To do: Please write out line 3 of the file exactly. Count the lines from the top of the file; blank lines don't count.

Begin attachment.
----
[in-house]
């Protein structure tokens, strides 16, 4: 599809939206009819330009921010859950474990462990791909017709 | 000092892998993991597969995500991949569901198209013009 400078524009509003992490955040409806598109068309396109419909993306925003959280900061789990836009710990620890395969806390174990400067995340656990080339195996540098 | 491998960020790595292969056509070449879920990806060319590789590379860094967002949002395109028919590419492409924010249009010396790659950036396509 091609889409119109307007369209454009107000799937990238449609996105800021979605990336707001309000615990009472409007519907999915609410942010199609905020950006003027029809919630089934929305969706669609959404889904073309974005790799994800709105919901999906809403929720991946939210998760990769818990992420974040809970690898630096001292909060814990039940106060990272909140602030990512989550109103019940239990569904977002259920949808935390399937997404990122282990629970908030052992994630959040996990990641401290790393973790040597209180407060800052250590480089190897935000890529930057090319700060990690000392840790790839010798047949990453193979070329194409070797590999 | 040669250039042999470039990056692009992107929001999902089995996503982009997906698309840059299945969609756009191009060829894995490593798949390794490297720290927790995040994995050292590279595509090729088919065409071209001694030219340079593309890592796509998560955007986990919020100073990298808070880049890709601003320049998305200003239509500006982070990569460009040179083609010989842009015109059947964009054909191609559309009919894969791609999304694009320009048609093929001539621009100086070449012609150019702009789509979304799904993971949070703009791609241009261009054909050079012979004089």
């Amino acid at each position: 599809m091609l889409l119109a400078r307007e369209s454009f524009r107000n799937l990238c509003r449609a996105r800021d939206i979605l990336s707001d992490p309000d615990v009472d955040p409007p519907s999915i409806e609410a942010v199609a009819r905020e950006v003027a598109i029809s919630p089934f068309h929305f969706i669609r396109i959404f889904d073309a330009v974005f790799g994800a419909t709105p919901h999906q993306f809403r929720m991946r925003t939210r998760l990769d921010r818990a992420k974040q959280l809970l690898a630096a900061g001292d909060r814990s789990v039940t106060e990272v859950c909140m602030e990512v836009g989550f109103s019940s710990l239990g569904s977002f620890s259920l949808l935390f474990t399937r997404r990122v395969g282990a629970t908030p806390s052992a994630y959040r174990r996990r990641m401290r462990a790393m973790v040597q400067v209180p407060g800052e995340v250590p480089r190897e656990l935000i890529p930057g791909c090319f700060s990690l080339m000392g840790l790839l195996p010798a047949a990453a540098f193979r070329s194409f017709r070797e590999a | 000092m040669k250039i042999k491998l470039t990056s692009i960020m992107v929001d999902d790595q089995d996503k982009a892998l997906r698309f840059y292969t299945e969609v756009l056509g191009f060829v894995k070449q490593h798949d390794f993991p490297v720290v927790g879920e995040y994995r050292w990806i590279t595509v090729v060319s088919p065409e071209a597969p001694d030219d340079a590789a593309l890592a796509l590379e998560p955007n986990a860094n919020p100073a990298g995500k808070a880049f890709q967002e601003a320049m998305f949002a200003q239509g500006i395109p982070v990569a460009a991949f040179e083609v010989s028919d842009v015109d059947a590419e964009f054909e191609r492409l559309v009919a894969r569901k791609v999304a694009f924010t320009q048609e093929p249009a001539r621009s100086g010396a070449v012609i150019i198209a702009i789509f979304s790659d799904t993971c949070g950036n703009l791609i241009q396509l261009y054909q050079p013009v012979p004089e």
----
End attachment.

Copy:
């Amino acid at each position: 599809m091609l889409l119109a400078r307007e369209s454009f524009r107000n799937l990238c509003r449609a996105r800021d939206i979605l990336s707001d992490p309000d615990v009472d955040p409007p519907s999915i409806e609410a942010v199609a009819r905020e950006v003027a598109i029809s919630p089934f068309h929305f969706i669609r396109i959404f889904d073309a330009v974005f790799g994800a419909t709105p919901h999906q993306f809403r929720m991946r925003t939210r998760l990769d921010r818990a992420k974040q959280l809970l690898a630096a900061g001292d909060r814990s789990v039940t106060e990272v859950c909140m602030e990512v836009g989550f109103s019940s710990l239990g569904s977002f620890s259920l949808l935390f474990t399937r997404r990122v395969g282990a629970t908030p806390s052992a994630y959040r174990r996990r990641m401290r462990a790393m973790v040597q400067v209180p407060g800052e995340v250590p480089r190897e656990l935000i890529p930057g791909c090319f700060s990690l080339m000392g840790l790839l195996p010798a047949a990453a540098f193979r070329s194409f017709r070797e590999a | 000092m040669k250039i042999k491998l470039t990056s692009i960020m992107v929001d999902d790595q089995d996503k982009a892998l997906r698309f840059y292969t299945e969609v756009l056509g191009f060829v894995k070449q490593h798949d390794f993991p490297v720290v927790g879920e995040y994995r050292w990806i590279t595509v090729v060319s088919p065409e071209a597969p001694d030219d340079a590789a593309l890592a796509l590379e998560p955007n986990a860094n919020p100073a990298g995500k808070a880049f890709q967002e601003a320049m998305f949002a200003q239509g500006i395109p982070v990569a460009a991949f040179e083609v010989s028919d842009v015109d059947a590419e964009f054909e191609r492409l559309v009919a894969r569901k791609v999304a694009f924010t320009q048609e093929p249009a001539r621009s100086g010396a070449v012609i150019i198209a702009i789509f979304s790659d799904t993971c949070g950036n703009l791609i241009q396509l261009y054909q050079p013009v012979p004089e």